EU’s one-stop-shop legislation for data protection to be finalised by year’s end

28 Jan 2014

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Although the European Council is “deadlocked” and “bogged down in detail” regarding proposed one-stop-shop legislation for data-protection laws, MEP Sean Kelly said the landmark laws will be finalised by year-end.

Speaking at the National Data Protection Conference 2014 to mark Data Protection Day, the Ireland South MEP said the European Parliament is due to vote on the matter on 11 March.

Meanwhile, the European Council is deadlocked, he said.

“Nevertheless, negotiations between Parliament and Council commence in June, with a view to having the data protection law finalised by year-end. This is arguably the landmark law of the last five years of EU law-making, as it will have a direct effect on the lives of each every one of the 508m EU citizens.”

Kelly pointed to the key issues of consent – ‘unambiguous’ or ‘explicit’ consent, the need to reduce the bureaucratic burden on SMEs, press freedom and health research.

“I welcomed the inclusion by the Commission of the exemption for SMEs for a mandatory data protection officer for SMEs with fewer than 250 employees and for whom data processing was not a core business function. 

“There’s some concern about the potential curtailments to health research data sharing from academics and research institutions.  As with press freedom, I believe that this section can be improved in the negotiations to be held with the Council of Ministers.”

The Snowden affair

Kelly also highlighted the “decisive” impact of the Edward Snowden US National Security Agency leaks on the data protection debate.

“One of the immediate outcomes was the insertion of a draft of an Article that had been dropped by the Commission, the so-called Article 42a. It stipulates that foreign intelligence services must liaise with the domestic services and DPAs of a member state through Mutual Legal Assistance Treaties, or M-LATs, should they wish to mine data.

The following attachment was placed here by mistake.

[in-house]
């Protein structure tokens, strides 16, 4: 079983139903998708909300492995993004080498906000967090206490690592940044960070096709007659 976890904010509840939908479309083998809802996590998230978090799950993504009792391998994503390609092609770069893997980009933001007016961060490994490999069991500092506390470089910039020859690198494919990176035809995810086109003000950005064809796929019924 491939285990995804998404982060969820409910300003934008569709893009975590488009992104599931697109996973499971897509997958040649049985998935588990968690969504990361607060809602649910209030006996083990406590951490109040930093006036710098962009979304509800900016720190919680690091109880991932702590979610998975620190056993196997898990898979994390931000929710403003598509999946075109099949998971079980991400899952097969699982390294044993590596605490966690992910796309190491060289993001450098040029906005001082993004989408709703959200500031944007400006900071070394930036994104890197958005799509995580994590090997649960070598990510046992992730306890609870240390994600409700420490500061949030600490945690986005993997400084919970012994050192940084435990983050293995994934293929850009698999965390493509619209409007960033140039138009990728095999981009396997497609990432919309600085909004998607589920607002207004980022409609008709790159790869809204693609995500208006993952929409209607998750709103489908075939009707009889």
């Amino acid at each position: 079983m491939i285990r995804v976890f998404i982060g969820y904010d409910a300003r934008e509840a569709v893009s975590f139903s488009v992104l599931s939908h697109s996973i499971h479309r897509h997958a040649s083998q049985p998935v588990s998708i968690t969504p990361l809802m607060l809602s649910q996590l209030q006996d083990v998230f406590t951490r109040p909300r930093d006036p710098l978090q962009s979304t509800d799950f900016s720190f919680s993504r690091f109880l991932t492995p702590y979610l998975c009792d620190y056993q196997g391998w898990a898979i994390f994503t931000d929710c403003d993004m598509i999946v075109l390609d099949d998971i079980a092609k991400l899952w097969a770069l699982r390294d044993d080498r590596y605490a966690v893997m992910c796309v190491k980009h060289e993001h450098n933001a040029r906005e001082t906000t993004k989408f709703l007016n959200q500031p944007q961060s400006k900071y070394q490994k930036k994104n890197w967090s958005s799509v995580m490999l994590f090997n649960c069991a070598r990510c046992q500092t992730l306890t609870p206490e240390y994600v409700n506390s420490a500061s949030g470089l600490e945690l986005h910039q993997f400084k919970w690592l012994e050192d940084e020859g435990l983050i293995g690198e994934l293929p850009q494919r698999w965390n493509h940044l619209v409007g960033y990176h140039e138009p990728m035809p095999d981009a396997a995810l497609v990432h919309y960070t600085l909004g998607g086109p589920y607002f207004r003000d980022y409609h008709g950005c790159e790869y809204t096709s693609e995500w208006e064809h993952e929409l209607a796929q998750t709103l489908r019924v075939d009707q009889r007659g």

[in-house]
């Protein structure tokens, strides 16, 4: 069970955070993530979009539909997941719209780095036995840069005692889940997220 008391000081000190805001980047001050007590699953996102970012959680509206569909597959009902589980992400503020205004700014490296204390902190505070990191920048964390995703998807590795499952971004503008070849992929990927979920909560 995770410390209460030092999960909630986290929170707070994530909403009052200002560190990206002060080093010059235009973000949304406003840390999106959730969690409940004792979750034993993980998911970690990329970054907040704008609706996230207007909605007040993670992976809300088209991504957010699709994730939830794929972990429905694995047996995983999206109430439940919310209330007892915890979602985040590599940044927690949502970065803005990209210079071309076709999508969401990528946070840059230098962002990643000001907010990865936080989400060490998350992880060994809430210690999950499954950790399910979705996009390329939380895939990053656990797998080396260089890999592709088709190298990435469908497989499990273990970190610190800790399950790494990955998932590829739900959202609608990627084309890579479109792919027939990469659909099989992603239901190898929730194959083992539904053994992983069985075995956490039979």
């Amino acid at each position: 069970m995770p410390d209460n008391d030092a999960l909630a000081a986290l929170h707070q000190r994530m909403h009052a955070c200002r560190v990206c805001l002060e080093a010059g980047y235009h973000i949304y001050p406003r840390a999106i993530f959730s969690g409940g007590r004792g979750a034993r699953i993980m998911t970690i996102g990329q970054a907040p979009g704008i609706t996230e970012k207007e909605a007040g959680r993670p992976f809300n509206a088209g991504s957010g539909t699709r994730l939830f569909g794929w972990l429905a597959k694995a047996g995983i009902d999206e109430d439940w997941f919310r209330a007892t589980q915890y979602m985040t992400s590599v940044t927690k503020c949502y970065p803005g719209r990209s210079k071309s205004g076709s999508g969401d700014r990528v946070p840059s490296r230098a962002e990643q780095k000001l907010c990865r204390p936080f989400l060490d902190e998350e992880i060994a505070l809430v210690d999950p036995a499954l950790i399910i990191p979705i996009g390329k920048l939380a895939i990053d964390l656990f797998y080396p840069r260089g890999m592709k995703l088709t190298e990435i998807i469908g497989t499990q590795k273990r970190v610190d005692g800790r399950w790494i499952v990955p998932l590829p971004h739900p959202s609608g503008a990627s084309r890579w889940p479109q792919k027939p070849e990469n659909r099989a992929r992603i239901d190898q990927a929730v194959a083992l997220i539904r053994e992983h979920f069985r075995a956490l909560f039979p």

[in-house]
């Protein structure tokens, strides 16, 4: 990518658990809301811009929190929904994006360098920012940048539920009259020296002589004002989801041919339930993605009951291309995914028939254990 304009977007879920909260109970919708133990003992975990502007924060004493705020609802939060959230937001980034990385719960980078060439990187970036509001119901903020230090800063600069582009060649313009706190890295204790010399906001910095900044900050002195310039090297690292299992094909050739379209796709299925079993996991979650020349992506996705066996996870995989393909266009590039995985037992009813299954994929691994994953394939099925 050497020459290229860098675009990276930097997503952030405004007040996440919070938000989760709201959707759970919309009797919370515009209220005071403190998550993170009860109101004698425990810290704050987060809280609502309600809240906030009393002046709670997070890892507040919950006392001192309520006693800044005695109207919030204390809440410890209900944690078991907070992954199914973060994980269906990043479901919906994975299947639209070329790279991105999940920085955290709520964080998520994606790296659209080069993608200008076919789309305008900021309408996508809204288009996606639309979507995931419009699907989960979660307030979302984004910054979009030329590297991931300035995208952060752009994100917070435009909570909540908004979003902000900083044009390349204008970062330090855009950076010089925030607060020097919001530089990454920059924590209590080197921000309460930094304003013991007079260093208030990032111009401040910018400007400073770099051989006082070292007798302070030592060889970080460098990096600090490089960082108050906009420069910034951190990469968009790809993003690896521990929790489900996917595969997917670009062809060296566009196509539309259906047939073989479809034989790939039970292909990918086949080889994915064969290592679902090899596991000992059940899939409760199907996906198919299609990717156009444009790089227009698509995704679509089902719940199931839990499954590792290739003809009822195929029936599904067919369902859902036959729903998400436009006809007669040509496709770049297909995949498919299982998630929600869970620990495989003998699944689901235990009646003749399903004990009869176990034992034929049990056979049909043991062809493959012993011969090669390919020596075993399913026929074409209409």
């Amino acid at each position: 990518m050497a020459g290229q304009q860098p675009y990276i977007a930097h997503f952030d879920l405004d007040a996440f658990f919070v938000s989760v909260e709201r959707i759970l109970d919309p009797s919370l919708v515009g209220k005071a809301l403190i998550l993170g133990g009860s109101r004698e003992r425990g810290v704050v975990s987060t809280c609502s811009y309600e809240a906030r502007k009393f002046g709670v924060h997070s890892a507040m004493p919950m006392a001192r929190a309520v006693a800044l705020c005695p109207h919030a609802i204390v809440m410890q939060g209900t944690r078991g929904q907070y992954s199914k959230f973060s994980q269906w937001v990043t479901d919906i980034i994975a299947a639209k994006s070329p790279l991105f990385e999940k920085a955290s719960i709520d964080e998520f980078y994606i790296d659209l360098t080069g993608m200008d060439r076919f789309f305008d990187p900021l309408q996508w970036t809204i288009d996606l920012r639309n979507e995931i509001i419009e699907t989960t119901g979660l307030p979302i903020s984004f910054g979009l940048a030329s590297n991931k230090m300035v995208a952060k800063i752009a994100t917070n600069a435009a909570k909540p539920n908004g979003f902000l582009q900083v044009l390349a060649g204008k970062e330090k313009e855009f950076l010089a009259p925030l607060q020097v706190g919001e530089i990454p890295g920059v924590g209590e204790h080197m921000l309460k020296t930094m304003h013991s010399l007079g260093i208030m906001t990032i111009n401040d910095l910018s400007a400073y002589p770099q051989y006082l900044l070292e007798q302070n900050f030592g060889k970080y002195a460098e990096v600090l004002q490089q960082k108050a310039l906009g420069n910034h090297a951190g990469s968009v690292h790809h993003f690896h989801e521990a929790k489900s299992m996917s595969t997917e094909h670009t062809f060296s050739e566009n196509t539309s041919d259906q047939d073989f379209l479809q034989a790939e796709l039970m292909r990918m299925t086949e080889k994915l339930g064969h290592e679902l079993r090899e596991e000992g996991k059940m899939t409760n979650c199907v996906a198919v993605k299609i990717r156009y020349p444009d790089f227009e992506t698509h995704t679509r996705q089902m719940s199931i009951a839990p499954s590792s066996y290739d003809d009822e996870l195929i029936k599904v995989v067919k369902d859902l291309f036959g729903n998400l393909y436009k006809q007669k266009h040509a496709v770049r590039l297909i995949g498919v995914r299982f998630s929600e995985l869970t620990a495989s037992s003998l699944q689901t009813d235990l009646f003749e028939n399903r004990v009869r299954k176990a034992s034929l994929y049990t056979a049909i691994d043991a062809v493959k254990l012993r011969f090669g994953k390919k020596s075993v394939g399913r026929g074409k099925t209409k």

“One of the spill-overs of the NSA/Snowden affair, which could have a negative impact on the Irish economy, is the issue of the Safe Harbour agreement. This agreement allows the free transfer of data out of the EU to US servers and is monitored and enforced by the US Federal Trade Commission. 

“There are on-going calls to scrap this agreement by many MEPs in the Parliament.”

He said he does not agree with this position, however, as it would lead to great uncertainty in the transatlantic economy without improving the protection of EU citizens’ privacy in the short to medium term. 

“I would rather see a renegotiation of it along the lines of the 13-point plan proposed by the European Commission recently,” he added.

European Parliament image via Shutterstock

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Editor John Kennedy is an award-winning technology journalist.

editorial@siliconrepublic.com